Damn that Gordon Campbell. And Sam Sullivan too. Because of course, the by-law and policies that set up the selection of all public art projects was initiated and signed into law by Mayor Gordon Campbell in 1990.

And the specific Olympic project that set this competition in motion was initiated by the NPA administration under Sam Sullivan.

The thing is unless you're willing to settle for art that matches the tastes of a few councillors, you have to have open, juried competitions. And they rarely satisfy everyone. In fact they shouldn't.

I like the work. To my eye it's kind of ghostly and more interesting than the wacky lights lining English Bay. Plus it enhances the classic art deco lines of the McGeer era building.

And I notice that this site has used illustrations of other works chosen through exactly the same process. Shouldn't you complain about all if you complain about one?

I agree with Ian on this. It defines the lines of City Hall in a new way. Of course everybody isn't going to like it, but I can bet when it's changed in about 20 years people will complain about the new thing as vociferously as they complain about this.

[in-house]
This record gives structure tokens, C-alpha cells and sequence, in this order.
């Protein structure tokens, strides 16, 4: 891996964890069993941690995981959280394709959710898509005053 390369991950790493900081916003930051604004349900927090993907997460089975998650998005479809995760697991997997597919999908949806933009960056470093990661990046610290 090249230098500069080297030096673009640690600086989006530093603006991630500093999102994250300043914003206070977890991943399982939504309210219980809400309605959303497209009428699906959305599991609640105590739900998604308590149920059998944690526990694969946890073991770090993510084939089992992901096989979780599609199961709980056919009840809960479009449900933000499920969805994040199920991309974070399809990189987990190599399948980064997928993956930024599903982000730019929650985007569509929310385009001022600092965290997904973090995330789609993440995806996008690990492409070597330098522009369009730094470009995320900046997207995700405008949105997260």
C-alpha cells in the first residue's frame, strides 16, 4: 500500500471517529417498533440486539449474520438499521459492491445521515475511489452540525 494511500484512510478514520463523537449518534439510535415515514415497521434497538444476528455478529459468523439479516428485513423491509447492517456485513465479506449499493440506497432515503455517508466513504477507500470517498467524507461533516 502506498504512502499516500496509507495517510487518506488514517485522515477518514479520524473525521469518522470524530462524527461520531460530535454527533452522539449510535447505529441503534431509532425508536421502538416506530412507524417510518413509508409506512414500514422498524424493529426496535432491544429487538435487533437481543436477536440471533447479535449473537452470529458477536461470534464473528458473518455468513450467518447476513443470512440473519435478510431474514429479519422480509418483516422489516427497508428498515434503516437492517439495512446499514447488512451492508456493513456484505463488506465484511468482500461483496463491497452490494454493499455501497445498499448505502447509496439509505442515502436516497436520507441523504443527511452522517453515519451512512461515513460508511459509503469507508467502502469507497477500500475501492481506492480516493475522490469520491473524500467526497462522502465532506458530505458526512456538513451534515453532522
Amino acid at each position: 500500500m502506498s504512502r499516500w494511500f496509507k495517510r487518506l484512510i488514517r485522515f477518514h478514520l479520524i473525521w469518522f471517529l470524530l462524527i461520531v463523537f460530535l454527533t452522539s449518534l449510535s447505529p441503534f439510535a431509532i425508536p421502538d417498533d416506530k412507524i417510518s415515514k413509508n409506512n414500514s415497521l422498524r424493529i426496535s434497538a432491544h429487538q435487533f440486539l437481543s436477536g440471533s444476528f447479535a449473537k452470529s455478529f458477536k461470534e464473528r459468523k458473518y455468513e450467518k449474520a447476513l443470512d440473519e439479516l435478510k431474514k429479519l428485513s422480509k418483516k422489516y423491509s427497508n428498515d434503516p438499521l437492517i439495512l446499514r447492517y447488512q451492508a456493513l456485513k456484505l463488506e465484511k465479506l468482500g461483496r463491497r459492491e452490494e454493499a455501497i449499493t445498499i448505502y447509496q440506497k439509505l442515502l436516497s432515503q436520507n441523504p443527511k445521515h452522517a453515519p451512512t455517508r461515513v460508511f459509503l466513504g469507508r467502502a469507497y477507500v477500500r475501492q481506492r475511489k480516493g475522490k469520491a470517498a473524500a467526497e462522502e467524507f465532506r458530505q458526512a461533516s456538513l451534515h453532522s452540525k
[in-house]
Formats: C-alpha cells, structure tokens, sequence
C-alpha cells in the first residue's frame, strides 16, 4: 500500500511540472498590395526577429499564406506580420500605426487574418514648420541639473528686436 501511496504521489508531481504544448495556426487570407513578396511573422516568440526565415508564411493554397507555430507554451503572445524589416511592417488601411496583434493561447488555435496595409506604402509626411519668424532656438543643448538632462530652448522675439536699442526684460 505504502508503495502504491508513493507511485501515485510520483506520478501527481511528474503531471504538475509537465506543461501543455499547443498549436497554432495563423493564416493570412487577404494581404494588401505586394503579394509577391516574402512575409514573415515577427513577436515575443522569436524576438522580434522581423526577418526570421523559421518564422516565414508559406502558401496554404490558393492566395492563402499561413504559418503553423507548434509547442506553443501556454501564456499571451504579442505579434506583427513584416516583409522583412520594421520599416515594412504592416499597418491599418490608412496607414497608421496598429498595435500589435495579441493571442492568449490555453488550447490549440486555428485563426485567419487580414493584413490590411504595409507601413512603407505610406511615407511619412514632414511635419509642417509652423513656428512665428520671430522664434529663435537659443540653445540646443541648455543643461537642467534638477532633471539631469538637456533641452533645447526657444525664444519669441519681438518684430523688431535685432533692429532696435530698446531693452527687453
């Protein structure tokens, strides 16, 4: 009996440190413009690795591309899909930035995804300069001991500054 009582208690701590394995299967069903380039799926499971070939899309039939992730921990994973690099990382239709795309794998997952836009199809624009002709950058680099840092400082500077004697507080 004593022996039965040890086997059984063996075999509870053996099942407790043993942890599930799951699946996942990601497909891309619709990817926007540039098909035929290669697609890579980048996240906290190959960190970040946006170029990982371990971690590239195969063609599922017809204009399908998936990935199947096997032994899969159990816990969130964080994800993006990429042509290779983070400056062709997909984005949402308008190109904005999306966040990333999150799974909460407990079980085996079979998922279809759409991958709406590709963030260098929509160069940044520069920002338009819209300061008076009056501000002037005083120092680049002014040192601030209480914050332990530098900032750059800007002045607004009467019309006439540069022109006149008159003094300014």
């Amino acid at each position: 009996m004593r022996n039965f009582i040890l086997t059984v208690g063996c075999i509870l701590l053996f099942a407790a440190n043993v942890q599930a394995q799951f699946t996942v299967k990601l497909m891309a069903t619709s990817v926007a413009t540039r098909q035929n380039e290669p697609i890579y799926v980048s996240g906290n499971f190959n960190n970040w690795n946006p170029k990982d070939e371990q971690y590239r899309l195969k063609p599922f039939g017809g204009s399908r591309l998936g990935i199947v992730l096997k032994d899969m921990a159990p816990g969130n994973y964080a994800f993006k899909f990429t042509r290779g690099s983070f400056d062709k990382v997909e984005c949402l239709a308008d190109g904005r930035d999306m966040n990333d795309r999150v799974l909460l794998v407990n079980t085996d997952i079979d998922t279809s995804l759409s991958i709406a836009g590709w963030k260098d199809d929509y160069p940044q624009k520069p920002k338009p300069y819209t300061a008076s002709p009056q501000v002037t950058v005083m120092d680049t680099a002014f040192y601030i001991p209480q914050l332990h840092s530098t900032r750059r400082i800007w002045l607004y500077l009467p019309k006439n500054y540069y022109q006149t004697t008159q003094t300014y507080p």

Local artists had the chance to come up with something but they obviously didn't impress the independent panel enough, and it seems to me that "Welcoming the World" means stepping outside of parochial mindsets such as this.

Well I'm quite ready to say that this installation is not art in any meaningful sense. It is a product of the art industry, which is composed of self referential insiders who feed off the often very large sums of public and private money that can be disbursed for purposes of profit and ego. Not unlike a small, amorphous version of the IOC.